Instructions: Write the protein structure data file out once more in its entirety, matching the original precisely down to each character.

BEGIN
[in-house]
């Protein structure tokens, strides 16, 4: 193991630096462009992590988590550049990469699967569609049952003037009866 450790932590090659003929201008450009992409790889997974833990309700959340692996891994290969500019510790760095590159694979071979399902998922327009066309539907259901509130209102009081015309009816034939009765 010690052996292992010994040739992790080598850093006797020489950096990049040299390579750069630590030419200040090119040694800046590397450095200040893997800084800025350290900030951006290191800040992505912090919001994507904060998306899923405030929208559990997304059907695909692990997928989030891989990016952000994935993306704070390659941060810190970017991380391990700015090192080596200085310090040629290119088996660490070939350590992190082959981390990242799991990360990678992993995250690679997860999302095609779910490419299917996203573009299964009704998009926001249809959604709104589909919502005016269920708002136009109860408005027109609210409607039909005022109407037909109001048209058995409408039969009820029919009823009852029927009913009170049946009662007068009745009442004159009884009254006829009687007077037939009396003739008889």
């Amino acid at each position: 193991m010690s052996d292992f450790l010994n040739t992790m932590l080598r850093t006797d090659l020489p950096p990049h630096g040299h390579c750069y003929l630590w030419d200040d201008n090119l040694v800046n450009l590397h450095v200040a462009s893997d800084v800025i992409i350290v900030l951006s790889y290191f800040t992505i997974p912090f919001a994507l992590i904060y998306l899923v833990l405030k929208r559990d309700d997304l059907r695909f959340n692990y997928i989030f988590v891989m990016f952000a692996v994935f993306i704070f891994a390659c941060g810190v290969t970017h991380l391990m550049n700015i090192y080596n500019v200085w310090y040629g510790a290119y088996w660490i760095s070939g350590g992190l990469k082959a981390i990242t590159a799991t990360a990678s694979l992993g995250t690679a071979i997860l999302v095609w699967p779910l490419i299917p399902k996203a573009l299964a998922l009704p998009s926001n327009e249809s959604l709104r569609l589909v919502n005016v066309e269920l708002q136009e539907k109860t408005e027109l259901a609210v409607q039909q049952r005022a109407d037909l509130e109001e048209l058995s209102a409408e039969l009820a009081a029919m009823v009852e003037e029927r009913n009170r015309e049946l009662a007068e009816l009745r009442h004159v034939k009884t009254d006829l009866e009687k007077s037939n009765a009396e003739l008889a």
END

[in-house]
């Protein structure tokens, strides 16, 4: 193991630096462009992590988590550049990469699967569609049952003037009866 450790932590090659003929201008450009992409790889997974833990309700959340692996891994290969500019510790760095590159694979071979399902998922327009066309539907259901509130209102009081015309009816034939009765 010690052996292992010994040739992790080598850093006797020489950096990049040299390579750069630590030419200040090119040694800046590397450095200040893997800084800025350290900030951006290191800040992505912090919001994507904060998306899923405030929208559990997304059907695909692990997928989030891989990016952000994935993306704070390659941060810190970017991380391990700015090192080596200085310090040629290119088996660490070939350590992190082959981390990242799991990360990678992993995250690679997860999302095609779910490419299917996203573009299964009704998009926001249809959604709104589909919502005016269920708002136009109860408005027109609210409607039909005022109407037909109001048209058995409408039969009820029919009823009852029927009913009170049946009662007068009745009442004159009884009254006829009687007077037939009396003739008889």
């Amino acid at each position: 193991m010690s052996d292992f450790l010994n040739t992790m932590l080598r850093t006797d090659l020489p950096p990049h630096g040299h390579c750069y003929l630590w030419d200040d201008n090119l040694v800046n450009l590397h450095v200040a462009s893997d800084v800025i992409i350290v900030l951006s790889y290191f800040t992505i997974p912090f919001a994507l992590i904060y998306l899923v833990l405030k929208r559990d309700d997304l059907r695909f959340n692990y997928i989030f988590v891989m990016f952000a692996v994935f993306i704070f891994a390659c941060g810190v290969t970017h991380l391990m550049n700015i090192y080596n500019v200085w310090y040629g510790a290119y088996w660490i760095s070939g350590g992190l990469k082959a981390i990242t590159a799991t990360a990678s694979l992993g995250t690679a071979i997860l999302v095609w699967p779910l490419i299917p399902k996203a573009l299964a998922l009704p998009s926001n327009e249809s959604l709104r569609l589909v919502n005016v066309e269920l708002q136009e539907k109860t408005e027109l259901a609210v409607q039909q049952r005022a109407d037909l509130e109001e048209l058995s209102a409408e039969l009820a009081a029919m009823v009852e003037e029927r009913n009170r015309e049946l009662a007068e009816l009745r009442h004159v034939k009884t009254d006829l009866e009687k007077s037939n009765a009396e003739l008889a």